Everyone at moss::: is looking forward to Thanksgiving on Thursday. Whatever one’s feelings on the pilfering habits of pilgrims, we can all pleasure in gathering with families and friends to celebrate good food and the good things in life.
Whether you have your meal already planned and prepped, or are just planning to show up to someone else’s table, you might enjoy looking forward to Thursday through the lens of these, our favorite Thanksgiving recipe sources.
FROM OUR OWN RECIPE ARCHIVES
Last year we shared a few favorite Thanksgiving recipes from each moss::: team member. Be sure to check out that list here: HOW WE OPERATE: THANKSGIVING AND GREAT FOOD AT MOSS:::
We also chatted about the difference between pumpkin and winter squash pie last year. Don’t miss the breakdown here: YOUR PUMPKIN PIE IS A FAKE, BUT THANKSGIVING WILL BE OK (Spoiler alert: squash pie is actually better!)
And a few years ago we laid out a list of suggestions for how you can eat food grown close to home at your harvest fest meal: LOCAL ILLINOIS THANKSGIVING.
FROM THE WEB
The New York Times has a truly outstanding Thanksgiving web presence this year. Their Build a Feast page begins by allowing the reader to select for the size of their gathering, cooking experience, desired complexity and lead time, and the dietary preferences of all eaters. Then it suggests a range of mouthwatering recipe suggestions that had me wanting to make three Thanksgiving meals.
Lottie and Doof is Laura’s go to food blog. The photos are beautiful, recipes excellent, and it’s crafted by a Chicago local. It covers both food and “the role the domestic space plays in politics and the formation of opinion,” and teases its Twitter feed with messages like “F Bruce Raunder, follow me”. Needless to say, we love it.
Smitten Kitchen is a shared favorite of Laura and Della. It is a marvelous base camp for just about any baking project but also has really great savory treats as well. Their cookbook will first glue you to the chair and then send you running for the grocery store. Get there immediately and bake something from its current list or archive.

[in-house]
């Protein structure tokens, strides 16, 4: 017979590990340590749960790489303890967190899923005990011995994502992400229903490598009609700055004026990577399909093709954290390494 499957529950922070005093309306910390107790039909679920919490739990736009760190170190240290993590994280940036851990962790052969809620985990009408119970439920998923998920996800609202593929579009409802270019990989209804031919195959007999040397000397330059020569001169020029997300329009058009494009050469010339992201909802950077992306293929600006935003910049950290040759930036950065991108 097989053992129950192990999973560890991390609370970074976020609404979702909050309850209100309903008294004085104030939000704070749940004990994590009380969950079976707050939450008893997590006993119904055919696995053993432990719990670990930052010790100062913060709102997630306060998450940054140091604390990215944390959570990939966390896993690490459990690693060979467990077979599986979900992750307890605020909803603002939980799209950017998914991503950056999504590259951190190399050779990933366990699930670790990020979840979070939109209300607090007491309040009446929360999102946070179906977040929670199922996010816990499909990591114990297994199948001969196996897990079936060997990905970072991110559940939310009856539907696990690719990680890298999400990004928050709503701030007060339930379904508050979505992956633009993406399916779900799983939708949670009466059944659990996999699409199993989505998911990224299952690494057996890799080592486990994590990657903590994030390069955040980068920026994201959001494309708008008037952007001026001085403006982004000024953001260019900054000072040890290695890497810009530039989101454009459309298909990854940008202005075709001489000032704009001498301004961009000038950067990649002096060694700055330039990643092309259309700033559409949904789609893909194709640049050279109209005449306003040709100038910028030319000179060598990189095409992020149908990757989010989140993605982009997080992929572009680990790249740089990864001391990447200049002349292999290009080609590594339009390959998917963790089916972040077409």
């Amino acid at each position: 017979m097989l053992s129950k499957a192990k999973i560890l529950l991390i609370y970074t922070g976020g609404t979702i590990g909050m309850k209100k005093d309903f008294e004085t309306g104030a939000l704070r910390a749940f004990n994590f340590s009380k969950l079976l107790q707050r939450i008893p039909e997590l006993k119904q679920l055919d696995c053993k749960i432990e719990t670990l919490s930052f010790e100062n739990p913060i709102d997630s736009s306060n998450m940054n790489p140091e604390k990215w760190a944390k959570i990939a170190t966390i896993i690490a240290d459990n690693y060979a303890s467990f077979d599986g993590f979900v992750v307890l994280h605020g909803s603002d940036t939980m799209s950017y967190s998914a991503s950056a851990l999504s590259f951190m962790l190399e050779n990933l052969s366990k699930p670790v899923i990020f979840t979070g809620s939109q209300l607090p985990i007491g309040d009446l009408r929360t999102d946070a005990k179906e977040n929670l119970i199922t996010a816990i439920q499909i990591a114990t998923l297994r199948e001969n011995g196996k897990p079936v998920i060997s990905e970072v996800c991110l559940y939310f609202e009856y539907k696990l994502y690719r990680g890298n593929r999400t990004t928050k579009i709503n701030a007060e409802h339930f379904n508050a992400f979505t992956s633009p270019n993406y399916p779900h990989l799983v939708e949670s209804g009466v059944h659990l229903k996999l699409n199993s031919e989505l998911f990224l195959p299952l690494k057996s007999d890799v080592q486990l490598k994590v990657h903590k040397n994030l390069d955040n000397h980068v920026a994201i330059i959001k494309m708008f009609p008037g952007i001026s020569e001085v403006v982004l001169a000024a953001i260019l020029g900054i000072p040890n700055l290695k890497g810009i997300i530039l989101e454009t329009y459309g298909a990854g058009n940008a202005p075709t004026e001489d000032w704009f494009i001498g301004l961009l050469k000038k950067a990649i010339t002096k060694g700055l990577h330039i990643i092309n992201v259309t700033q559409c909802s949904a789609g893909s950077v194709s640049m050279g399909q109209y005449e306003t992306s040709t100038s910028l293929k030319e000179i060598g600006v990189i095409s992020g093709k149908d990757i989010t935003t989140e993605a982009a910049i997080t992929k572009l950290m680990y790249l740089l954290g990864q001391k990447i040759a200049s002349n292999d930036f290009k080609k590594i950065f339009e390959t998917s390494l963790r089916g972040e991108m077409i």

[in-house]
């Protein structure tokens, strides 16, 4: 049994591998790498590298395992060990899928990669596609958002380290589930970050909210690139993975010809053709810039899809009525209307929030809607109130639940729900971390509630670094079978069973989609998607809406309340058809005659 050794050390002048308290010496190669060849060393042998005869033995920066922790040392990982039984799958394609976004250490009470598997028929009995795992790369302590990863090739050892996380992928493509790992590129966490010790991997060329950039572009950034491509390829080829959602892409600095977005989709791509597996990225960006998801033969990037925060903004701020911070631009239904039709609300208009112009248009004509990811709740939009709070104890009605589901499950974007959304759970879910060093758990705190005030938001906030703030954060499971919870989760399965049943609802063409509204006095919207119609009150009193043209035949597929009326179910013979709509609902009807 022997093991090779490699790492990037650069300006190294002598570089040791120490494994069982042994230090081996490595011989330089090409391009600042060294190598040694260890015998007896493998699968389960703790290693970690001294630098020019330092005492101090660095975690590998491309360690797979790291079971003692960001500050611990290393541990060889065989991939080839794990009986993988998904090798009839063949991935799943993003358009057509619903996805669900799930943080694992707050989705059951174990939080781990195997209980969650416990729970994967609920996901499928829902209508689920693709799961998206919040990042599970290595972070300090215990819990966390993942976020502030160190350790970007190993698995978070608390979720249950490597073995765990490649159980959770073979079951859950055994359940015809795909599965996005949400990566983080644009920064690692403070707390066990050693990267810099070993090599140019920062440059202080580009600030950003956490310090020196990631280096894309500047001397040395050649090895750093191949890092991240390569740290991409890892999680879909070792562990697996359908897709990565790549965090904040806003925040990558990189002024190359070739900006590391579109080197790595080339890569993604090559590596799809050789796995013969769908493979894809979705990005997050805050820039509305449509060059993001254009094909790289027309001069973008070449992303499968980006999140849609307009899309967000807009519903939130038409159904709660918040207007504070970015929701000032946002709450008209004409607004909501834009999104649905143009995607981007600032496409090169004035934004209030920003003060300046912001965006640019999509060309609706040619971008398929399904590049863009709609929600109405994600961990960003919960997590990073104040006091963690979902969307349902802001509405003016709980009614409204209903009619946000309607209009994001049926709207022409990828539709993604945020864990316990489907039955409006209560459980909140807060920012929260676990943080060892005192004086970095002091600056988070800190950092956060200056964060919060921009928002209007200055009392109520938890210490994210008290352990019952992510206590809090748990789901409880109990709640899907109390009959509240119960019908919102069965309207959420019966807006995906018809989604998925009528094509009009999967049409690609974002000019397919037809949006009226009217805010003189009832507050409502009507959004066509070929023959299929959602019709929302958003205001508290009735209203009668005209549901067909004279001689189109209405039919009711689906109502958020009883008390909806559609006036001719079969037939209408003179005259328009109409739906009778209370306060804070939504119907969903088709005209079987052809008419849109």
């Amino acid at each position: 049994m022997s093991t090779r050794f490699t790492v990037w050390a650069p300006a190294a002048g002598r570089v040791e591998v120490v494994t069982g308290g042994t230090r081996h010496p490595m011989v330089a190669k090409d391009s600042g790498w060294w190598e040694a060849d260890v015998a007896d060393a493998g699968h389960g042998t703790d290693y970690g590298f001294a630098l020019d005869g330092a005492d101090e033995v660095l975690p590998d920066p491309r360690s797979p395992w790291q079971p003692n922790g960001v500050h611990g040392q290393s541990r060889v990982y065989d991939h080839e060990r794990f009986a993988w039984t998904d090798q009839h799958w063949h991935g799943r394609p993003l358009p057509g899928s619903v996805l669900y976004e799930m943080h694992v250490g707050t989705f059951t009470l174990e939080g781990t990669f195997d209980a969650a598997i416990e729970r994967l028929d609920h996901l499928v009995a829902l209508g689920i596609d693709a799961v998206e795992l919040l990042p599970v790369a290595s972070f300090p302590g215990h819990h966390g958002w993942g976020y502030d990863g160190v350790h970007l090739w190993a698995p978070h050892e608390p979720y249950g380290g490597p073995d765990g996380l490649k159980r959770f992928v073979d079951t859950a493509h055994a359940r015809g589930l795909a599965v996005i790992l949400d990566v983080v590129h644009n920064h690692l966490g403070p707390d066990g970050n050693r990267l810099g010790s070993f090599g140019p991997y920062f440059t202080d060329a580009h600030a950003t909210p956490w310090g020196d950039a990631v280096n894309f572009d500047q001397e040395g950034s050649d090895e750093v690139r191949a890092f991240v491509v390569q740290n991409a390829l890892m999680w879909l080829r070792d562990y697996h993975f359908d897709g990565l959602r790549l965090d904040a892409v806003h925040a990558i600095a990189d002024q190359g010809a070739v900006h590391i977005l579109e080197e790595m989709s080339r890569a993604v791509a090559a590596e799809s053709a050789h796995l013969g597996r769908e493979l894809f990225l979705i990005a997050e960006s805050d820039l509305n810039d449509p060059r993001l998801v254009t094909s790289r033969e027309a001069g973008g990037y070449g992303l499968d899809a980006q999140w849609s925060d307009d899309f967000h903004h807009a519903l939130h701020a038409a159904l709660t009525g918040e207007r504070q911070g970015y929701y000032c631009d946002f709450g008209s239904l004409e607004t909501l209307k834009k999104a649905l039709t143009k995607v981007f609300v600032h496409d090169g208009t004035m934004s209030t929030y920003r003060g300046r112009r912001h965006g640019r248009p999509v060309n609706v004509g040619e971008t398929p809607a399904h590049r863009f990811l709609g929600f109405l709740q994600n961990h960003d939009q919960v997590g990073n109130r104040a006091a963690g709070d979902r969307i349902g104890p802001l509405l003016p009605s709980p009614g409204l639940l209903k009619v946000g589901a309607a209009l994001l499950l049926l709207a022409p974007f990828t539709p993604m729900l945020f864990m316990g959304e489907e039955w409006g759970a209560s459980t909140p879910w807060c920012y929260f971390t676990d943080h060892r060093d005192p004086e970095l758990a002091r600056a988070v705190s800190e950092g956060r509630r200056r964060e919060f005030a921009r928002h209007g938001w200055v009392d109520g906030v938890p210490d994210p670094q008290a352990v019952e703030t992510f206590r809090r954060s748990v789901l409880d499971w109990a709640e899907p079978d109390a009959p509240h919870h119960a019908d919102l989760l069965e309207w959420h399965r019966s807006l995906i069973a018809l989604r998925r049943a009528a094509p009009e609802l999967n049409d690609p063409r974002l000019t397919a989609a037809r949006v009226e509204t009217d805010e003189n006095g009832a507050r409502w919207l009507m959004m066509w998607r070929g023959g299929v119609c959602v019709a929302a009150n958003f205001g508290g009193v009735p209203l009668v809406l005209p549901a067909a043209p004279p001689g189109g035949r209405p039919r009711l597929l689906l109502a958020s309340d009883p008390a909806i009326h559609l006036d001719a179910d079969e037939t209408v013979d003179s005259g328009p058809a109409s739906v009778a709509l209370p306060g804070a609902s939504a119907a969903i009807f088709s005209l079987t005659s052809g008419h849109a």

Lety always likes to have an idea what a dish looks like before diving in so she likes the companion visual recipe websites Liqurious and Tastologie run by NotCot.org. Their bold grid layout encourages visual browsing and you’ll find it easy to get lost in your recipe thoughts when you visit here.
FROM THE BOOKSHELF (YES, REALLY!)
Mark Bittman’s How to Cook Everything (or How To Cook Everything Vegetarian) is pretty much the Go-To cook book for several of us. Whenever tackling a new ingredient or cooking concept, turn to this reference for the best explained jumping off point for any new culinary venture – its particularly useful for veggies from summer CSAs.
Lucky Peach Magazine is a huge moss::: favorite. Matt has just picked up their new 101 Easy Asian Recipes, because he likes all things Asian cooking and need reasons to use his Red Boat Fish Sauce. Try this for an alternative to traditional Thanksgiving fare!
Stephen Satterfield’s Root To Leaf is a marvelous addition to any kitchen, laying out the local veggies of Southern cuisine by their season, encouraging readers to eat each when it is freshest and best. It’s a great source for the best thing to eat in ANY season. Glowing Eater review here.
So take a spin, or a flip, through some of these suggestions and don’t hesitate to weigh in below if you have recommendations of your own.